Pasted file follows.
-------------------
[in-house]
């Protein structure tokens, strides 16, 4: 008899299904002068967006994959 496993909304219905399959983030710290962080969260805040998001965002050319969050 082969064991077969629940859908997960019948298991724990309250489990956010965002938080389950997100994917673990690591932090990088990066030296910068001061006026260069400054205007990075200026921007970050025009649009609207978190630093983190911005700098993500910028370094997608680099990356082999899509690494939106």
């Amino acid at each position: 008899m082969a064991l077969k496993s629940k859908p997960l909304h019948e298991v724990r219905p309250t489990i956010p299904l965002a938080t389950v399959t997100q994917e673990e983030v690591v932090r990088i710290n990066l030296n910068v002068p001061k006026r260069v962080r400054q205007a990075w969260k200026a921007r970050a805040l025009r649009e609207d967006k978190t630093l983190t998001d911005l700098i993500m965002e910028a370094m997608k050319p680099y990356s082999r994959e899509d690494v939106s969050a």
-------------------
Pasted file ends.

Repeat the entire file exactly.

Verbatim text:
[in-house]
């Protein structure tokens, strides 16, 4: 008899299904002068967006994959 496993909304219905399959983030710290962080969260805040998001965002050319969050 082969064991077969629940859908997960019948298991724990309250489990956010965002938080389950997100994917673990690591932090990088990066030296910068001061006026260069400054205007990075200026921007970050025009649009609207978190630093983190911005700098993500910028370094997608680099990356082999899509690494939106």
């Amino acid at each position: 008899m082969a064991l077969k496993s629940k859908p997960l909304h019948e298991v724990r219905p309250t489990i956010p299904l965002a938080t389950v399959t997100q994917e673990e983030v690591v932090r990088i710290n990066l030296n910068v002068p001061k006026r260069v962080r400054q205007a990075w969260k200026a921007r970050a805040l025009r649009e609207d967006k978190t630093l983190t998001d911005l700098i993500m965002e910028a370094m997608k050319p680099y990356s082999r994959e899509d690494v939106s969050a």